Polygon Labs, an Ethereum layer-2 scaling solution, has called on policymakers in the European Union to “clarify the scope and intent” in legislation targeting smart contracts.
In an open letter published to members of the European Parliament, the European Council, and the European Commission on April 17, Polygon proposed Article 30 under the Data Act be amended to apply to permissioned smart contract based-systems owned and operated by an ‘enterprise’, as opposed to permissionless under the current wording. The platform said hardware wallet developer Ledger had also signed up to request the legislation better reflect its intent.
“Polygon Labs has an interest in this matter because we seek to ensure the growth and responsible development of permissionless blockchain-based systems globally,” said the letter. “We respectfully request that you consider the proposed revisions to Art. 30 […] to ensure that this new law does not inadvertently capture open, transparent and permissionless parts of emerging blockchain technology.”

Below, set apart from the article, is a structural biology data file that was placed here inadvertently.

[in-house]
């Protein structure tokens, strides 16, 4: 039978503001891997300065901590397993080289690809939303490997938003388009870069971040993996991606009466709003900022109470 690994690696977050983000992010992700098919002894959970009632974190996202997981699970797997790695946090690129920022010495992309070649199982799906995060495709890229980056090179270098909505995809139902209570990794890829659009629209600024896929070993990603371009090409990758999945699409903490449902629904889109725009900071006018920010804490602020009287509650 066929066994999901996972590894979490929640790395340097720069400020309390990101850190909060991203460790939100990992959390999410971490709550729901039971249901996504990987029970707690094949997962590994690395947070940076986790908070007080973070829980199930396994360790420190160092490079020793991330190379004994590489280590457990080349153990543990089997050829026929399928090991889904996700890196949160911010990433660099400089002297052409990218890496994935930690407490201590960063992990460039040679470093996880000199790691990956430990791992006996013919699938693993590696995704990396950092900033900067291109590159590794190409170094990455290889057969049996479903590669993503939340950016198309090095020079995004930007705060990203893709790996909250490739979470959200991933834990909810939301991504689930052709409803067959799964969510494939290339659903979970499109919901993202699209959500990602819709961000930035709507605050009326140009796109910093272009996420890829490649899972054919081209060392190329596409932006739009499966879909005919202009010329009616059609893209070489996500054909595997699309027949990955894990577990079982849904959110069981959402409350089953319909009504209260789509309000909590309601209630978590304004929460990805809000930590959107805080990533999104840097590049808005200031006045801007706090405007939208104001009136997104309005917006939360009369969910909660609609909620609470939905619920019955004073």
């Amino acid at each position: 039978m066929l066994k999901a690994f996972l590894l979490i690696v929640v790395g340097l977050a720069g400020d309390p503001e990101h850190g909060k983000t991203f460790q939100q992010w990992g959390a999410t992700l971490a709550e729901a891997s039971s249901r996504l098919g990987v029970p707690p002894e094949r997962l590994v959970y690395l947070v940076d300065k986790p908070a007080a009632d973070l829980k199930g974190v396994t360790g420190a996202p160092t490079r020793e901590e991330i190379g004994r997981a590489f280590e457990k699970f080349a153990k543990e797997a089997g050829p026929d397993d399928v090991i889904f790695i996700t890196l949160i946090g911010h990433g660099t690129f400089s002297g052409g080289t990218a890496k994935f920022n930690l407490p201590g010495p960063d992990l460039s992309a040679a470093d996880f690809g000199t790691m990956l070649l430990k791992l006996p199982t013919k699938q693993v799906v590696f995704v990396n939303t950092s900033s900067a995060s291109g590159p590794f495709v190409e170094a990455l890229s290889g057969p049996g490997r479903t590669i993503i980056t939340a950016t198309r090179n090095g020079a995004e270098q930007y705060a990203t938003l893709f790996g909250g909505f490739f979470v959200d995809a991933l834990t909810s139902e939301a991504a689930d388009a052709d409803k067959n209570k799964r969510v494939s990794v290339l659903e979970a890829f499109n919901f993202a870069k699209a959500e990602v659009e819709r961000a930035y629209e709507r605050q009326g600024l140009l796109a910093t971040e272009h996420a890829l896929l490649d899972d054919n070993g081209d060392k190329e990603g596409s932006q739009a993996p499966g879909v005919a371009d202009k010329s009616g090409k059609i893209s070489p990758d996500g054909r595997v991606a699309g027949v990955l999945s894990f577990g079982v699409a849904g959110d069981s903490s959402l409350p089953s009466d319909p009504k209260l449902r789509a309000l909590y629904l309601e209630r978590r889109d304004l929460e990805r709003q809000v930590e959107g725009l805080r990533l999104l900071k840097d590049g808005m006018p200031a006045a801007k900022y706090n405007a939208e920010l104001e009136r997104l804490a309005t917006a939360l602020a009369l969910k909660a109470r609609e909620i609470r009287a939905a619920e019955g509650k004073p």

1/ Today @0xPolygonLabs published an open letter to the EU on Art. 30 of the #DataAct, which could have serious consequences for permissionless smart contracts. @Ledger has joined in proposing amendments to narrow Art. 30 to protect decentralized software development. Read pic.twitter.com/AZHGCm14sQ
— Rebecca Rettig (@RebeccaRettig1) April 17, 2023
Article 30 in the version of the Data Act passed by the European Parliament in March detailed ‘essential requirements regarding smart contracts for data sharing’. Polygon claimed that should the act pass without amendments to clarify the nature of parties — if any — operating smart contracts, the legislation “would not be enforceable for open, permissionless and decentralized smart contract applications and would substantially inhibit innovation and economic growth in the EU.”
Other experts have raised similar concerns with the Data Act potentially affecting the way regulators could handle smart contracts. Michael Lewellen, head of solutions architecture at OpenZeppelin, told Cointelegraph in March that the wording which would allow for a ‘kill switch’ of smart contracts “undermines immutability guarantees and introduces a point of failure.”
Polygon requested the Data Act “remain consistent” with the Markets in Crypto Assets framework, scheduled for a final vote on April 19 after extensive negotiations between the European Parliament, the European Council, and the European Commission. The Data Act will likely face similar treatment from EU policymakers before reaching the final form of the law, giving Polygon’s request time for consideration.